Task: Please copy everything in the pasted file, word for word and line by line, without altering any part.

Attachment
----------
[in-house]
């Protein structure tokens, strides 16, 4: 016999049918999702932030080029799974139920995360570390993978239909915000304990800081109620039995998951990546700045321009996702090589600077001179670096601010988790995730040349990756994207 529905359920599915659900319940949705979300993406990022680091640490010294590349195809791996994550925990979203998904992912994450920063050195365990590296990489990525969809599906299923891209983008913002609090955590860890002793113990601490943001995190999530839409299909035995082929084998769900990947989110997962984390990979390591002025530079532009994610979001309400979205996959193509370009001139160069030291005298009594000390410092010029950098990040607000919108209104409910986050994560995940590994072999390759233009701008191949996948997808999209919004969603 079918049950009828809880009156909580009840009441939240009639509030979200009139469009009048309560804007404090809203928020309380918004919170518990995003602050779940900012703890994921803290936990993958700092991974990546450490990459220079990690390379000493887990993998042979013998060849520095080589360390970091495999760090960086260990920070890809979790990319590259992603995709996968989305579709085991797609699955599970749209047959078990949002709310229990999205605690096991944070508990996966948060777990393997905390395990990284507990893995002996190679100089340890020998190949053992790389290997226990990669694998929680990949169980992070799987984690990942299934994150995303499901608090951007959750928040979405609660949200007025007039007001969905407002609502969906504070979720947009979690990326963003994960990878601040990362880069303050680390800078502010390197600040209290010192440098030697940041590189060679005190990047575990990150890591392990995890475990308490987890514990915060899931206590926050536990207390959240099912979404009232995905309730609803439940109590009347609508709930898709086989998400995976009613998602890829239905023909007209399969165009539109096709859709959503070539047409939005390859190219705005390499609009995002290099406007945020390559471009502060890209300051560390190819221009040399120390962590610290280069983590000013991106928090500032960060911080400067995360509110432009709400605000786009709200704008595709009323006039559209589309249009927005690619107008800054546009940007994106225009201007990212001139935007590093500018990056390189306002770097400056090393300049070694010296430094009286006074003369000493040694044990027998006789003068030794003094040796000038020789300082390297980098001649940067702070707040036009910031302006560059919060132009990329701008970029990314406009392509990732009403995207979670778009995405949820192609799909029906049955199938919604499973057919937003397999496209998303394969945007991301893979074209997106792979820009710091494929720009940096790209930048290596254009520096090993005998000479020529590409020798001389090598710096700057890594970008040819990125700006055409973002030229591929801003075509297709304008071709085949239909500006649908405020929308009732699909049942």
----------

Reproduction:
[in-house]
């Protein structure tokens, strides 16, 4: 016999049918999702932030080029799974139920995360570390993978239909915000304990800081109620039995998951990546700045321009996702090589600077001179670096601010988790995730040349990756994207 529905359920599915659900319940949705979300993406990022680091640490010294590349195809791996994550925990979203998904992912994450920063050195365990590296990489990525969809599906299923891209983008913002609090955590860890002793113990601490943001995190999530839409299909035995082929084998769900990947989110997962984390990979390591002025530079532009994610979001309400979205996959193509370009001139160069030291005298009594000390410092010029950098990040607000919108209104409910986050994560995940590994072999390759233009701008191949996948997808999209919004969603 079918049950009828809880009156909580009840009441939240009639509030979200009139469009009048309560804007404090809203928020309380918004919170518990995003602050779940900012703890994921803290936990993958700092991974990546450490990459220079990690390379000493887990993998042979013998060849520095080589360390970091495999760090960086260990920070890809979790990319590259992603995709996968989305579709085991797609699955599970749209047959078990949002709310229990999205605690096991944070508990996966948060777990393997905390395990990284507990893995002996190679100089340890020998190949053992790389290997226990990669694998929680990949169980992070799987984690990942299934994150995303499901608090951007959750928040979405609660949200007025007039007001969905407002609502969906504070979720947009979690990326963003994960990878601040990362880069303050680390800078502010390197600040209290010192440098030697940041590189060679005190990047575990990150890591392990995890475990308490987890514990915060899931206590926050536990207390959240099912979404009232995905309730609803439940109590009347609508709930898709086989998400995976009613998602890829239905023909007209399969165009539109096709859709959503070539047409939005390859190219705005390499609009995002290099406007945020390559471009502060890209300051560390190819221009040399120390962590610290280069983590000013991106928090500032960060911080400067995360509110432009709400605000786009709200704008595709009323006039559209589309249009927005690619107008800054546009940007994106225009201007990212001139935007590093500018990056390189306002770097400056090393300049070694010296430094009286006074003369000493040694044990027998006789003068030794003094040796000038020789300082390297980098001649940067702070707040036009910031302006560059919060132009990329701008970029990314406009392509990732009403995207979670778009995405949820192609799909029906049955199938919604499973057919937003397999496209998303394969945007991301893979074209997106792979820009710091494929720009940096790209930048290596254009520096090993005998000479020529590409020798001389090598710096700057890594970008040819990125700006055409973002030229591929801003075509297709304008071709085949239909500006649908405020929308009732699909049942």